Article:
There are a number of disputes between private equity companies and promoters currently in court or with other authorities, but experience suggests that these cases represent only a fraction of the cases where investors have serious disagreement with the owners or management of their portfolio companies. Even seasoned investors who understand the Indian business environment have executed deals where they are unable to maximize the potential of their investments due, in part, to a dispute with the portfolio company. PE investors are now making use of the various investigative tools available to help them minimize potential losses post acquisition should such disputes arise.
The majority of deals in India are minority investments where promoters continue to control the business and the flow of financial information after a PE investment. Since corporate governance standards in India are still evolving, especially in regards to small and mid-sized companies, promoters may be following certain business practices which may not necessarily be aligned with the interests of the PE investor, such as related party transactions and diversion of funds for other businesses. In such situations, it becomes difficult for a minority PE investor to understand the true performance of the portfolio company. A large majority of promoters treat private equity funding not as a strategic partnership but as another source of capital that they can control. This often leaves investors with limited tools to monitor the performance of portfolio companies.
How PE Investors can know that things are not what they seem
Some of the tell-tale signs are:
Disputes between PE investors and promoters can also arise due to differences in valuation practices (with respect to shares) and shareholder rights as well as exit options. Indian promoters have been relatively slow in delivering exit options to PE investors over the last few years, and PE investors in India often own companies for five, seven or even 10 years. This has impacted their returns and leads to the potential for further disputes.
At the pre-investment stage, an investigation of the financial data of an investment target can identify red flags but it cannot necessarily be relied upon to uncover fraud. Experience suggests that perpetrators often cover their tracks with false documentation and transactions that appear genuine and do not raise alarms in the pre-investment review. PE investors can avoid surprises and disputes by conducting in-depth and independent due diligence on the target company. This means fully investigating red flags or other symptoms of poor performance that are identified in the review. They should select due diligence providers on a “no compromise basis” to ensure that such providers are truly independent and the integrity of the due diligence process is maintained.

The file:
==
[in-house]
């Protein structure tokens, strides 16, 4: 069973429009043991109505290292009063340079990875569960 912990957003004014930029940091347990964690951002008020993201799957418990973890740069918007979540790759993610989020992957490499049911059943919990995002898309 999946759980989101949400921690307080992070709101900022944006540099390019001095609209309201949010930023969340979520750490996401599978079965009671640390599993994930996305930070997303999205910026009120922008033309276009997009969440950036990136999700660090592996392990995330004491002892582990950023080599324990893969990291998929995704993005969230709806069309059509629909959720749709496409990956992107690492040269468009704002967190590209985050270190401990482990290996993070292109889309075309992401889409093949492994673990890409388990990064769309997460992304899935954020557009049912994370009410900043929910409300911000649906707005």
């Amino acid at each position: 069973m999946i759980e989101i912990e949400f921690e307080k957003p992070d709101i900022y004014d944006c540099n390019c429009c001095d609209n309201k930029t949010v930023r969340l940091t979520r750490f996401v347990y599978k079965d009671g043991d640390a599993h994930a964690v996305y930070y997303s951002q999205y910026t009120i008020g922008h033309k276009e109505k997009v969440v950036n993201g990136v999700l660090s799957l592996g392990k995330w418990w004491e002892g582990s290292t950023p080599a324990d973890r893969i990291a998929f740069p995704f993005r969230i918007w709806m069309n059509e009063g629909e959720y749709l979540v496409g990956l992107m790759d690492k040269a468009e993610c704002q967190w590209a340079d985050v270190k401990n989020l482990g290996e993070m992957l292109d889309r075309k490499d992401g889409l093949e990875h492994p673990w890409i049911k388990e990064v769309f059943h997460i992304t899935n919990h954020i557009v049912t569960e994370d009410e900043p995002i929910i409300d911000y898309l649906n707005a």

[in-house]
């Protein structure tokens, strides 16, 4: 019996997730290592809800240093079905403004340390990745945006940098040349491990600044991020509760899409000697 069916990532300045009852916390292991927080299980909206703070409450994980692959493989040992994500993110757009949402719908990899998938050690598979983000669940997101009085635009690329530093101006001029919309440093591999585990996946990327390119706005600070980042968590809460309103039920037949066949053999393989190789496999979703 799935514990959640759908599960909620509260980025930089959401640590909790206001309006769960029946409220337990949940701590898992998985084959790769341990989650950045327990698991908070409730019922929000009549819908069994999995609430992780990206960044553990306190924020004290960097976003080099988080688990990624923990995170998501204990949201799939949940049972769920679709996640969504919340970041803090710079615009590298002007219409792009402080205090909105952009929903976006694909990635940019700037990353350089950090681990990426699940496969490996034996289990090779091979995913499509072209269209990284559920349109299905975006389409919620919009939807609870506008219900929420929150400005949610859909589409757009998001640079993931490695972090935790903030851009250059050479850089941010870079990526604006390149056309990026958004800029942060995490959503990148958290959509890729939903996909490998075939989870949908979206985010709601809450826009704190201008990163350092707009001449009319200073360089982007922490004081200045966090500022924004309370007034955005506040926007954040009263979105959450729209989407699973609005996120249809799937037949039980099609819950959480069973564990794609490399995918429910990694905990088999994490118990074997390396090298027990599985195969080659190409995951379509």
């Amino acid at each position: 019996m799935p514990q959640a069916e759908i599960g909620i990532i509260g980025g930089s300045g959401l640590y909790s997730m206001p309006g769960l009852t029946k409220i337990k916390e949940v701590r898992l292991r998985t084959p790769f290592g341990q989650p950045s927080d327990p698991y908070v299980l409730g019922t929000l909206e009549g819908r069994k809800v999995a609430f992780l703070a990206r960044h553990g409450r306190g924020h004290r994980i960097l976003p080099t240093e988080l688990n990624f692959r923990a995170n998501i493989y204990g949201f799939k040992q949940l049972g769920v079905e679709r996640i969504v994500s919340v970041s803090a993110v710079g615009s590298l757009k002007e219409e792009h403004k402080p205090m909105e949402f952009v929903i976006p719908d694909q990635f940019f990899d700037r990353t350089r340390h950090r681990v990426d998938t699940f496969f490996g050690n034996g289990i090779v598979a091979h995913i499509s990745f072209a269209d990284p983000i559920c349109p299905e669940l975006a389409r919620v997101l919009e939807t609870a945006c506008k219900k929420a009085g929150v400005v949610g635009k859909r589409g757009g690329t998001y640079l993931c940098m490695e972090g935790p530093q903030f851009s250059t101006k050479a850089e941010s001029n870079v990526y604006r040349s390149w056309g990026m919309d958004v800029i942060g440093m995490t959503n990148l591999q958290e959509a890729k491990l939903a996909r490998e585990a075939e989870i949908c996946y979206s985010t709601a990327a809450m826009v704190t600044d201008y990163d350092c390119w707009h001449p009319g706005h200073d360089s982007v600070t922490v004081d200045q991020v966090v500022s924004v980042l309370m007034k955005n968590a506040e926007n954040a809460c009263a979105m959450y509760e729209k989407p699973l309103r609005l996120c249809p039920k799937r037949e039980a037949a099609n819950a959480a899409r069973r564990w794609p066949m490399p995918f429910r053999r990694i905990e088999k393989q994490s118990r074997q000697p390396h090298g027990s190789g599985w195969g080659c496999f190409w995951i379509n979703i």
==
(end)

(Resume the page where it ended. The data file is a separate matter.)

Most PE funds embed management information systems (MIS) and other business intelligence systems immediately after the investment is completed. We believe this is not enough to quickly identify and root out problematic areas that could erode the value of the investment. The PE investor’s ability to obtain an accurate picture of the true performance and practices of the company depends on its access to the financial information and management of the portfolio company. Investors should take an active and investigative approach to understanding the true business practices and controls in the portfolio company and use various fraud prevention tools to ensure their interests are protected.
What PE investors can do to avoid pitfalls
Usually the first thing a PE investor wants to find out when it is in a dispute is what is going on in the portfolio company. In these circumstances a PE investor can conduct a discreet, “outside-in” external investigation of the portfolio company. This can provide useful indications of poor business practices or malfeasance on the part of the company; the promoter’s reputation in the market as well as their conflicts and assets; and whether the promoter or management are known to be involved in fraudulent practices and if so, what these practices are.
The review can be conducted onsite or offsite and may include access to the company’s ERP systems and management. The typical areas of focus include understanding the gap between book profits and cash profits, capex overload, revenue recognition methods, and review of policies, SOPs, filings, etc. PE investors in India do not like to challenge promoters in court early on because of the generally slow pace of the judicial system in India. That said, there are various ways that PE investors in India have used the information gathered during the investigation to overcome the challenges of the existing legal framework. They can use the information to negotiate with the promoter, up to and including the threat of naming and shaming. And of course, sometimes the information can be used to take a successful court action.
Corporate governance in India is evolving in a positive way, and this is being led by a new generation of entrepreneurs. They have experienced the many benefits of following sound corporate governance practices, from being rewarded by investors to seeing firsthand how transparency in their financial reporting helps them make the right business decisions.
The question is, once these businesses grow to a larger size and scale, will these entrepreneurs and the corporate governance foundation they are establishing, be able to withstand the external pressures that often accompany growth?
(Reshmi Khurana is managing director, Kroll, India.)